It cannot offer fiber or the flavor and enjoyment of foods so key to an optimal diet. However, multivitamins can play an important role when nutritional requirements are not met through diet alone. When this is the case, an expensive brand name is not necessary, as even standard store brands will deliver . The contents of this website are for educational purposes and are not intended to offer personal medical advice. You should seek the advice of your physician or other qualified health provider with any questions you may have regarding a medical condition.

Never disregard professional medical advice or delay in seeking it because of something you have read on this website. The Nutrition Source does not recommend or endorse any products. Harvard T. The Nutrition Source Menu. Search for:. Who May be at Risk for a Nutrient Deficiency? The elderly are at risk for poor food intake for various reasons: difficulty chewing and swallowing food, experiencing unpleasant taste changes caused by multiple medications, or isolation and loneliness that can depress appetite.

They also have trouble absorbing vitamin B12 from food. The National Academy of Medicine, in fact, recommends that people over the age of 50 eat foods fortified with vitamin B12 or take vitamin B12 pills that are better absorbed than from food sources. Getting enough folate , a B vitamin, is especially important for women who may become pregnant, since adequate folate can help lower the risk of having a baby with spina bifida or anencephaly. For the folate to be effective, it must be taken in the first few weeks of conception, often before a woman knows she is pregnant.

Yet in the U. Malabsorption conditions. Any condition that interferes with normal digestion can increase the risk of poor absorption of one or several nutrients. Examples: Diseases like celiac, ulcerative colitis, or cystic fibrosis. Surgeries that remove parts of digestive organs such as having a gastric bypass for weight loss or a Whipple procedure that involves many digestive organs. Illnesses that cause excess vomiting or diarrhea can prevent nutrients from being absorbed. Alcoholism can prevent nutrients, including several B vitamins and vitamin C , from being absorbed.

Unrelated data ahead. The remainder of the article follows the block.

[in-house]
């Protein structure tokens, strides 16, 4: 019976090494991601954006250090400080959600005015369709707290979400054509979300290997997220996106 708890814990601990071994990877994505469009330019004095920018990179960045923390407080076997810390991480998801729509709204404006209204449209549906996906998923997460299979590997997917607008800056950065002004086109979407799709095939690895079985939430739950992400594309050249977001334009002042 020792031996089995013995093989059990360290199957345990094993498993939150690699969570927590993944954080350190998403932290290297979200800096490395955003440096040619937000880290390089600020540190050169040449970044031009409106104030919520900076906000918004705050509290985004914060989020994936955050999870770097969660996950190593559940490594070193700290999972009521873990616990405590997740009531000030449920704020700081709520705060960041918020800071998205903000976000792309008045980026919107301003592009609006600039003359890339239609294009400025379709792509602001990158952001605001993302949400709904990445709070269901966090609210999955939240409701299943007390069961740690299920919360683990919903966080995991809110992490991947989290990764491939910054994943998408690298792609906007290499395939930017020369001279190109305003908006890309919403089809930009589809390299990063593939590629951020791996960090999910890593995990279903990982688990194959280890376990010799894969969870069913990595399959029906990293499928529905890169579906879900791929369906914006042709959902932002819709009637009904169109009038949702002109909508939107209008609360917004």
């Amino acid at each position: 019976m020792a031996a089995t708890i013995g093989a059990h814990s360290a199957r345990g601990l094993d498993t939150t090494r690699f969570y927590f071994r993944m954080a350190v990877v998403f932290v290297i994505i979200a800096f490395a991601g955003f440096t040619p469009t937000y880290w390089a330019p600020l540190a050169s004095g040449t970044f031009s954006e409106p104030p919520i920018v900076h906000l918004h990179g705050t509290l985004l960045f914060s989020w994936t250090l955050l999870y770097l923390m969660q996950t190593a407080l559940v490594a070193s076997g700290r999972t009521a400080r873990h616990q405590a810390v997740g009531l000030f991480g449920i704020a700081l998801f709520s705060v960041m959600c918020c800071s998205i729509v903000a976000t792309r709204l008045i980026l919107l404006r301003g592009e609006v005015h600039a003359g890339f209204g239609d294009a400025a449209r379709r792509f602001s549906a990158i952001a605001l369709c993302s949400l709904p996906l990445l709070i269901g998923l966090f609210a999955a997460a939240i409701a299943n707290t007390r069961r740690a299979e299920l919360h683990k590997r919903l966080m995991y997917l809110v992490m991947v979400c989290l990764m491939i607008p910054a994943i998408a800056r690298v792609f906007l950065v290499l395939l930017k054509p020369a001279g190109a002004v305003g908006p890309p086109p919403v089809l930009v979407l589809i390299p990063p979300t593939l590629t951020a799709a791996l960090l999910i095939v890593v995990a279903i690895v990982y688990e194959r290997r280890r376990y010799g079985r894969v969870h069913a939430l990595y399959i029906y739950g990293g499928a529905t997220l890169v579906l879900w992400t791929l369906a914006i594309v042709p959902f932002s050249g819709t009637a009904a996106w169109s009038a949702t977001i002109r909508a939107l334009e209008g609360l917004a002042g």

Certain medications. Proton pump inhibitors prescribed for acid reflux and heartburn can prevent the absorption of vitamin B12 and possibly calcium and magnesium. A note on vitamin D For most people, the best way to get enough vitamin D is taking a supplement because it is hard to get enough through food. Although some foods are fortified with vitamin D, few foods contain it naturally. Vitamin D production in the skin is the primary natural source of vitamin D, but many people have insufficient levels because they live in places where sunlight is limited in winter, or because they have limited sun exposure.

Also, people with darker skin tend to have lower blood levels of vitamin D because the pigment melanin acts like a shade, reducing production of vitamin D. Cancer A randomized double-blind placebo-controlled trial provided a multivitamin or placebo to more than 14, male physicians, some with a history of cancer. Mortality Some research has suggested that the rates of death appear higher in people using multivitamins.

It showed that women over the age of 55 who took multivitamins were at higher risk for dying than those who did not. As a result, it is unknown whether the women were already taking vitamins when they became ill, or if they became ill and then started taking vitamins. In women who were already sick, taking vitamins was unlikely to lower their risk of dying. Dietary supplement use in the United States, — The Journal of nutrition.

Foods, fortificants, and supplements: where do Americans get their nutrients?. Institute of Medicine. Food and Nutrition Board. Dietary supplements and disease prevention—a global overview. Nature Reviews Endocrinology. Vitamin and mineral supplements in the primary prevention of cardiovascular disease and cancer: an updated systematic evidence review for the US Preventive Services Task Force. Annals of internal medicine. Archives of internal medicine. Enjoying a hot or iced cup for NationalCoffeeDay?

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Taking vitamin pills

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Vitamins - common misconceptions